The Blake Project, the brand consultancy behind Branding Strategy Insider, delivers interactive brand education workshops and keynote speeches designed to align marketers on essential concepts in brand management and empower them to release the full potential of the brands they manage.
Judging the adequacy of a brand positioning statement is necessarily a subjective exercise. However, common problems can be avoided if your brand positioning statement passes the following tests:
- Is the statement as compelling if you substitute a competitors' brand for your brand? Leading brands may succeed in adopting positions that might also be credibly claimed by followers, but the resources of the leader allow it to sustain the position. Follower brands should reconsider the competitive set or the claimed point of difference if the claim is not unique to the brand.
- Does reading the statement provide a clear understanding of who should buy the brand, when that person is likely to buy it, and what would motivate purchase? If not, the aspect of the statement that is vague should be made more specific.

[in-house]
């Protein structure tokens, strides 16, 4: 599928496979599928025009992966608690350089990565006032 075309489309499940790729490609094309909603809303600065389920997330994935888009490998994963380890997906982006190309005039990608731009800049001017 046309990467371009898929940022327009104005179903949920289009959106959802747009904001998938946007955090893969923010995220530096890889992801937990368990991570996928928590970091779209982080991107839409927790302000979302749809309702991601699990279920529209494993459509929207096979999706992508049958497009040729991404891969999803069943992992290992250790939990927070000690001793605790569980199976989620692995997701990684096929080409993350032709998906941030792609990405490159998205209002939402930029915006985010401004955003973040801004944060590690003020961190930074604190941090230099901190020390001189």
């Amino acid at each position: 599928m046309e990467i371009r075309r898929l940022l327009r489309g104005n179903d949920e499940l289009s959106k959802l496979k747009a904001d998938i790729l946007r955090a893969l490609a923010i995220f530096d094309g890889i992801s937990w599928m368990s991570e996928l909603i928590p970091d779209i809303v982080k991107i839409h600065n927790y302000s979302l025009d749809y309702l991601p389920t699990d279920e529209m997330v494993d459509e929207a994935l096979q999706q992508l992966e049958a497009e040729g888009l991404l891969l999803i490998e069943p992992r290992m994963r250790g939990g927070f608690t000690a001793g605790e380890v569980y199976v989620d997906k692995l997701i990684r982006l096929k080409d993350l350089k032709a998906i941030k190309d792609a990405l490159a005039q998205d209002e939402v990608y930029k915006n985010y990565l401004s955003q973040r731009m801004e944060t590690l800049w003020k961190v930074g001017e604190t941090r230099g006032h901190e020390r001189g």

- Is it clear why the target customer should consider the brand to be a compelling way to achieve some important goal? If not, the linkage between the brand's point of difference and the target's goals requires modification.
Contributed to Branding Strategy Insider By: John Wiley & Sons, excerpted from Kellogg on Marketing, 2nd Edition by Alice M. Tybout (editor), Bobby J. Calder (editor), Phillip Kotler (foreword by) (c) 2010 by The Kellogg School of Marketing.
Sponsored By: The Brand Positioning Workshop